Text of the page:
A recent Appellate Court decision overturning a Nassau County gun law could have far reaching implications for New York City gun charges and New York City weapons offenses. As previously discussed in a prior blog, New York City bans many items which are legal in other parts of New York state. In Chwick v. Mulvey, gun owners successfully challenged a Nassau County local law that prohibited possession of firearms that were “deceptively” colored such as pink, gold or brown.
In finding that the Nassau County Law was preempted by New York State law which already has a comprehensive statutory and licensing scheme, the Appellate Division of the Supreme Court, Second Department ruled that Nassau County could not regulate in this area in direct contradiction to new York State law which says that licenses for firearms shall be valid throughout the State (except New York City). The ruling of this Court has binding in effect in the New York City Counties of Kings and Queens.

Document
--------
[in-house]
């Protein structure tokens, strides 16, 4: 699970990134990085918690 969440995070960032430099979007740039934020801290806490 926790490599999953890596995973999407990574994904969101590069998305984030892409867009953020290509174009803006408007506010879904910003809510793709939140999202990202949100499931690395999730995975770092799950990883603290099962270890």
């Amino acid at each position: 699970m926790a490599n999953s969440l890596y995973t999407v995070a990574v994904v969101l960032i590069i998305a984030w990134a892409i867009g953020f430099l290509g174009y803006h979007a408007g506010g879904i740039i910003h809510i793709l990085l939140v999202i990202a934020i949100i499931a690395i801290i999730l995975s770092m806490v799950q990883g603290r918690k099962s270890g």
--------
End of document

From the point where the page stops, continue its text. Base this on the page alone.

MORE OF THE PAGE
What is left unanswered by the Court is whether New York City has the right to ban “weapons” such as handcuffs, imitation pistols, and rifles and shotguns (for which New York City has its own licensing scheme) in the face of comprehensive state legislation that for example lists all of the illegal weapons in New York State. Penal Law sec. 265.01 (1) lists more than fifteen specific weapons such as gravity knives, kung fu stars and switchblades and then in subsection 2 lists additional weapons which are illegal if one has intent to use them unlawfully against another.
In addition, New York City regulates mace despite comprehensive legislation in Penal Law Article 270 and regulates Rifles and Shotguns despite the fact that the New York State Penal law specifically does not include them in the definition of firearms (for which a license is required). In addition, Rifles and Shotguns are regulated in the Penal Law which, for examples, prohibits their possession: on school, college or university grounds (PL 265.01 (3)); prohibits their possession by convicted felons or others convicted of a serious offense (PL 265.01(4)); by a person certified not suitable to possess a rifle or shotgun (PL 265.01(6)).
Anyone charged with any weapons related offense specific to New York City or any other locality in New York State should contact this office to see whether or not a preemption argument should be made to have the charges dismissed. Tilem & Campbell is a criminal defense law firm that handles a considerable number of weapons and firearms related cases.